A U.S. State Department report on Friday criticized the handling of the 2021 evacuation from Afghanistan, saying decisions by President Joe Biden and his predecessor Donald Trump to withdraw troops had “serious consequences for the viability” and security of the former U.S.-backed government.
Adverse findings in the report also reflected badly on Secretary of State Antony Blinken, without naming him. They included the department’s failure to expand its crisis-management task force as the Taliban advanced on Kabul in August 2021 and the lack of a senior diplomat “to oversee all elements of the crisis response.”
“Naming a 7th floor principal … would have improved coordination across different lines of effort,” said the report, referring to the State Department’s top floor where Blinken and senior diplomats have offices.
The review, and a similar Pentagon study, contributed to a report released by the White House in April. But the State Department review’s critical findings were not reflected in the White House report.
White House press secretary Karine Jean-Pierre defended Biden’s handling of the Afghan pullout.
“He had to make a decision,” she told reporters on Friday. The United States had poured “billions of dollars into a war with no end in sight” and that “he wanted to stop that, he wanted to end that,” she said.
Steven Cheung, a spokesman for Trump, wrote in an email: “There’s only one person responsible for the disastrous pullout of Afghanistan — Joe Biden,”
The White House report effectively blamed the chaotic U.S. pullout and evacuation operation on a lack of planning and troop reduction rounds by Trump following a 2020 deal with the Taliban to withdraw U.S. forces.
“I can’t speak to that internal coordination piece and how the administration settled on the core conclusions that it presented” in April, a senior State Department official said.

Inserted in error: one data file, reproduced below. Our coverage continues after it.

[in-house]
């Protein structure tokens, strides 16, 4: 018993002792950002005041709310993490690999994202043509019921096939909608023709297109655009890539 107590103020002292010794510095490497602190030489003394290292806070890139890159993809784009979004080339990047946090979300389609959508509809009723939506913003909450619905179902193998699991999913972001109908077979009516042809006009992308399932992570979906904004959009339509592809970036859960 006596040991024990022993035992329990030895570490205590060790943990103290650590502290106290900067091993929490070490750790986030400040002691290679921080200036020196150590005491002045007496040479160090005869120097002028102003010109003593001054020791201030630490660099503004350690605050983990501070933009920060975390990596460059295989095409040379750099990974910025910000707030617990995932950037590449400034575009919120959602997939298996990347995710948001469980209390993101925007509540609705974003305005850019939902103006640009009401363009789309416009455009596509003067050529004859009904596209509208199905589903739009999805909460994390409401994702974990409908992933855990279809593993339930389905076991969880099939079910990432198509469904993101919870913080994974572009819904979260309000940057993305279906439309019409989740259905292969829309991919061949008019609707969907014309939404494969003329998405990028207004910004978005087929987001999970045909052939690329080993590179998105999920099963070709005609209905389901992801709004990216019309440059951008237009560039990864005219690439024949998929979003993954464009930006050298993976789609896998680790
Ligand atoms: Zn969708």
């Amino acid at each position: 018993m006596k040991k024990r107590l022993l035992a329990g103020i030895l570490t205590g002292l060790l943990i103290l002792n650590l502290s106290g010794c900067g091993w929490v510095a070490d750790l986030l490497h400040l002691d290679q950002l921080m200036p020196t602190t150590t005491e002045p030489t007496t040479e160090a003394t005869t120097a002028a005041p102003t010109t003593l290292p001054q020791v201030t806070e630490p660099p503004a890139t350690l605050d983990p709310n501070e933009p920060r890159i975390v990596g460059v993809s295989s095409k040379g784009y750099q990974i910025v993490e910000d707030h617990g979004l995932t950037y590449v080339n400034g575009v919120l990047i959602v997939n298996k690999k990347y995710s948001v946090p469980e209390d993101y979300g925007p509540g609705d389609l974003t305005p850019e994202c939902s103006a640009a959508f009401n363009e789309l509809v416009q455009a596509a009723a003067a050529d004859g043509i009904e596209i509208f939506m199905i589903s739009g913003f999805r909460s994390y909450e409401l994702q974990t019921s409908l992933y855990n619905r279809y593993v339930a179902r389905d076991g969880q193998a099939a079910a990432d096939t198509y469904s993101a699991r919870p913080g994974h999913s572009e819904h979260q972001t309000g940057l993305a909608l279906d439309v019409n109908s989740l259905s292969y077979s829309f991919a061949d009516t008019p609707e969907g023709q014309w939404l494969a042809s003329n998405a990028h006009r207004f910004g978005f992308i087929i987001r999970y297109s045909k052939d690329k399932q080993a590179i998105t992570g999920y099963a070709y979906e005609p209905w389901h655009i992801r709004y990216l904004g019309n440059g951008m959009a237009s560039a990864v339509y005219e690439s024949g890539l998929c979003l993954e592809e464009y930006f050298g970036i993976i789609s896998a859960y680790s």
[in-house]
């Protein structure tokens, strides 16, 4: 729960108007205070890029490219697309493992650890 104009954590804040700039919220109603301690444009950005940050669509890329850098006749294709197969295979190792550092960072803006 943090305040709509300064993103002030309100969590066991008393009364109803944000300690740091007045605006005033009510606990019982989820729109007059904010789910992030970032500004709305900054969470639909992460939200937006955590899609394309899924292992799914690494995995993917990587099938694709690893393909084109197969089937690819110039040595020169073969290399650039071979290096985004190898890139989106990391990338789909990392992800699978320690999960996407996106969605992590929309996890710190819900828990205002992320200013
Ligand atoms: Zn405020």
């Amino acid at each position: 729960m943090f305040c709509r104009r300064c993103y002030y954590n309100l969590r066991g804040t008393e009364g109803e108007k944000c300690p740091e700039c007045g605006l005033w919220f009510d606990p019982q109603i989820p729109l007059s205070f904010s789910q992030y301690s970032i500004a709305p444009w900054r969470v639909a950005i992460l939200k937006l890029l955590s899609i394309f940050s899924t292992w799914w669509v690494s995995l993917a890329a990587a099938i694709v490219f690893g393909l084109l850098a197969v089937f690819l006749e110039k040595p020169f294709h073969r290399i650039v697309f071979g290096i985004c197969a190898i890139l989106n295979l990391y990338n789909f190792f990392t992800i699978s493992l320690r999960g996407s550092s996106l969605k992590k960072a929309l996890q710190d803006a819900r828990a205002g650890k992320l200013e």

The official, briefing reporters on condition of anonymity, declined to say why the review dated March 2022 was withheld from release until the eve of the July 4 holiday weekend.
Withdrawal after 20 years
The U.S troop pullout and evacuation of U.S. and allied officials, citizens and Afghans at risk of Taliban retribution saw crowds of desperate Afghans trying to enter Kabul airport and men clinging to aircraft as they taxied down runways.
An Islamic State suicide bomber killed 13 U.S. servicemembers and more than 150 Afghans outside an airport gate.
The State Department released 24 pages of a 85-page After Action Report – the rest remained classified – on its handling of the evacuation operation launched as the last U.S.-led international forces departed after 20 years of backing successive Kabul governments against the Taliban.
It praised the performance of American embassy personnel working under difficult conditions like the COVID-19 pandemic and reduced security because of the U.S. troop drawdown, whose speed “compounded the difficulties the department faced.”
Some 125,000 people, including nearly 6,000 Americans, were flown out of Kabul before the last U.S. soldiers departed on Aug. 30, 2021, as the Taliban consolidated their grip on Kabul after the U.S.-backed government fled.
“The decisions of both President Trump and President Biden to end the U.S. military mission in Afghanistan had serious consequences for the viability of the Afghan government and its security,” said the review.
While those decisions were outside its scope, the review said that “during both administrations there was insufficient senior-level consideration of worst-case scenarios and how quickly those might follow.”
A White House spokesperson disputed that conclusion. He pointed to a White House report finding that there were extensive meetings and tabletop exercises to explore evacuation scenarios as part of the planning process, including contingencies “actually worse than the worst-case predictions.”
The State Department review said department planning “was hindered” because it was “unclear” which senior official “had the lead.”
Senior administration officials also failed to make “clear decisions regarding the universe of at-risk Afghans” to be included in the evacuation by the time it started nor had they determined where Afghan evacuees would be taken, it said.
Preparation and planning “were inhibited” by the Biden administration’s reluctance to take steps that could signal a loss of confidence in the Kabul government “and thus contribute to its collapse,” the review found.
“The complicated Department task force structure that was created when the evacuation began proved confusing to many participants, and knowledge management and communication among and across various lines of effort was problematic,” it said.